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idolatry
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English Dictionary: idolatry by the DICT Development Group
3 results for idolatry
From WordNet (r) 3.0 (2006) [wn]:
idolatry
n
  1. religious zeal; the willingness to serve God [syn: idolatry, devotion, veneration, cultism]
  2. the worship of idols; the worship of images that are not God
    Synonym(s): idolatry, idol worship
From Webster's Revised Unabridged Dictionary (1913) [web1913]:
   Idolatry \I*dol"a*try\, n.; pl. {Idolatries}. [F. idol[83]trie,
      LL. idolatria, L. idololatria, Fr. Gr. [?]; [?] idol + [?]
      service.]
      1. The worship of idols, images, or anything which is not
            God; the worship of false gods.
  
                     His eye surveyed the dark idolatries Of alienated
                     Judah.                                                --Milton.
  
      2. Excessive attachment or veneration for anything; respect
            or love which borders on adoration. --Shak.

From Easton's 1897 Bible Dictionary [easton]:
   Idolatry
      image-worship or divine honour paid to any created object. Paul
      describes the origin of idolatry in Rom. 1:21-25: men forsook
      God, and sank into ignorance and moral corruption (1:28).
     
         The forms of idolatry are, (1.) Fetishism, or the worship of
      trees, rivers, hills, stones, etc.
     
         (2.) Nature worship, the worship of the sun, moon, and stars,
      as the supposed powers of nature.
     
         (3.) Hero worship, the worship of deceased ancestors, or of
      heroes.
     
         In Scripture, idolatry is regarded as of heathen origin, and
      as being imported among the Hebrews through contact with heathen
      nations. The first allusion to idolatry is in the account of
      Rachel stealing her father's teraphim (Gen. 31:19), which were
      the relics of the worship of other gods by Laban's progenitors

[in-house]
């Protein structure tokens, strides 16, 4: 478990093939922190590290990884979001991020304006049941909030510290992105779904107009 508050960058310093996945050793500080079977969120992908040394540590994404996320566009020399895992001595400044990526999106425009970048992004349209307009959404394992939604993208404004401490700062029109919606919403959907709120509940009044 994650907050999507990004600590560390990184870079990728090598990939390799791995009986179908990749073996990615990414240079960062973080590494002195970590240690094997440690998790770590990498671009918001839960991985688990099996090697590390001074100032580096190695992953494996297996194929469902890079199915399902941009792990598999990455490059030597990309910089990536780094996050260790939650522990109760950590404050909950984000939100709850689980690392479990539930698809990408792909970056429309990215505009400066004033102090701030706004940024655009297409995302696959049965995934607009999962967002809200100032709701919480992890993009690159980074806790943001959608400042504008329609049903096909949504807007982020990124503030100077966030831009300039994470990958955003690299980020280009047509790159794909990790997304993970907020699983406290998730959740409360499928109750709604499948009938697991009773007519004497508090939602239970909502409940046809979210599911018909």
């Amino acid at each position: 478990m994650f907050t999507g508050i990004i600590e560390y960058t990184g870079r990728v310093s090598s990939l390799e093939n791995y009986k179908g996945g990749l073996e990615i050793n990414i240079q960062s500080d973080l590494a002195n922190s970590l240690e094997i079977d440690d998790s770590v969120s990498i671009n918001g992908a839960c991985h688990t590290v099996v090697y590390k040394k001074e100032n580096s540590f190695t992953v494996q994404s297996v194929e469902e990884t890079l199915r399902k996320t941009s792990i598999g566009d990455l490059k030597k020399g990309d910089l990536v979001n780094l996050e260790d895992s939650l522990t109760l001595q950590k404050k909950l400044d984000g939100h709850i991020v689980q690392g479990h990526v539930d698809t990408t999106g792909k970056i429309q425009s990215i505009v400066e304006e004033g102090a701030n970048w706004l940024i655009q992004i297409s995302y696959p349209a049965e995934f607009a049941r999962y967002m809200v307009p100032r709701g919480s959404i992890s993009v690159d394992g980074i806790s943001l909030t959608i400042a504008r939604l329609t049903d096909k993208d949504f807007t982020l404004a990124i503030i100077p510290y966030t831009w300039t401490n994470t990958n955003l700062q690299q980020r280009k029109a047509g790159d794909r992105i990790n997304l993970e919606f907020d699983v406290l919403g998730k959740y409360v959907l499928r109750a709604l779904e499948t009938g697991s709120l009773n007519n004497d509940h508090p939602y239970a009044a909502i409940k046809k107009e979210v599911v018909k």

"on the other side of the river in old time" (Josh. 24:2).
      During their long residence in Egypt the Hebrews fell into
      idolatry, and it was long before they were delivered from it
      (Josh. 24:14; Ezek. 20:7). Many a token of God's displeasure
      fell upon them because of this sin.
     
         The idolatry learned in Egypt was probably rooted out from
      among the people during the forty years' wanderings; but when
      the Jews entered Palestine, they came into contact with the
      monuments and associations of the idolatry of the old
      Canaanitish races, and showed a constant tendency to depart from
      the living God and follow the idolatrous practices of those
      heathen nations. It was their great national sin, which was only
      effectually rebuked by the Babylonian exile. That exile finally
      purified the Jews of all idolatrous tendencies.
     
         The first and second commandments are directed against
      idolatry of every form. Individuals and communities were equally
      amenable to the rigorous code. The individual offender was
      devoted to destruction (Ex. 22:20). His nearest relatives were
      not only bound to denounce him and deliver him up to punishment
      (Deut. 13:20-10), but their hands were to strike the first blow
      when, on the evidence of two witnesses at least, he was stoned
      (Deut. 17:2-7). To attempt to seduce others to false worship was
      a crime of equal enormity (13:6-10). An idolatrous nation shared
      the same fate. No facts are more strongly declared in the Old
      Testament than that the extermination of the Canaanites was the
      punishment of their idolatry (Ex. 34:15, 16; Deut. 7; 12:29-31;
      20:17), and that the calamities of the Israelites were due to
      the same cause (Jer. 2:17). "A city guilty of idolatry was
      looked upon as a cancer in the state; it was considered to be in
      rebellion, and treated according to the laws of war. Its
      inhabitants and all their cattle were put to death." Jehovah was
      the theocratic King of Israel, the civil Head of the
      commonwealth, and therefore to an Israelite idolatry was a state
      offence (1 Sam. 15:23), high treason. On taking possession of
      the land, the Jews were commanded to destroy all traces of every
      kind of the existing idolatry of the Canaanites (Ex. 23:24, 32;
      34:13; Deut. 7:5, 25; 12:1-3).
     
         In the New Testament the term idolatry is used to designate
      covetousness (Matt. 6:24; Luke 16:13; Col. 3:5; Eph. 5:5).
     
No guarantee of accuracy or completeness!
©TU Chemnitz, 2006-2019
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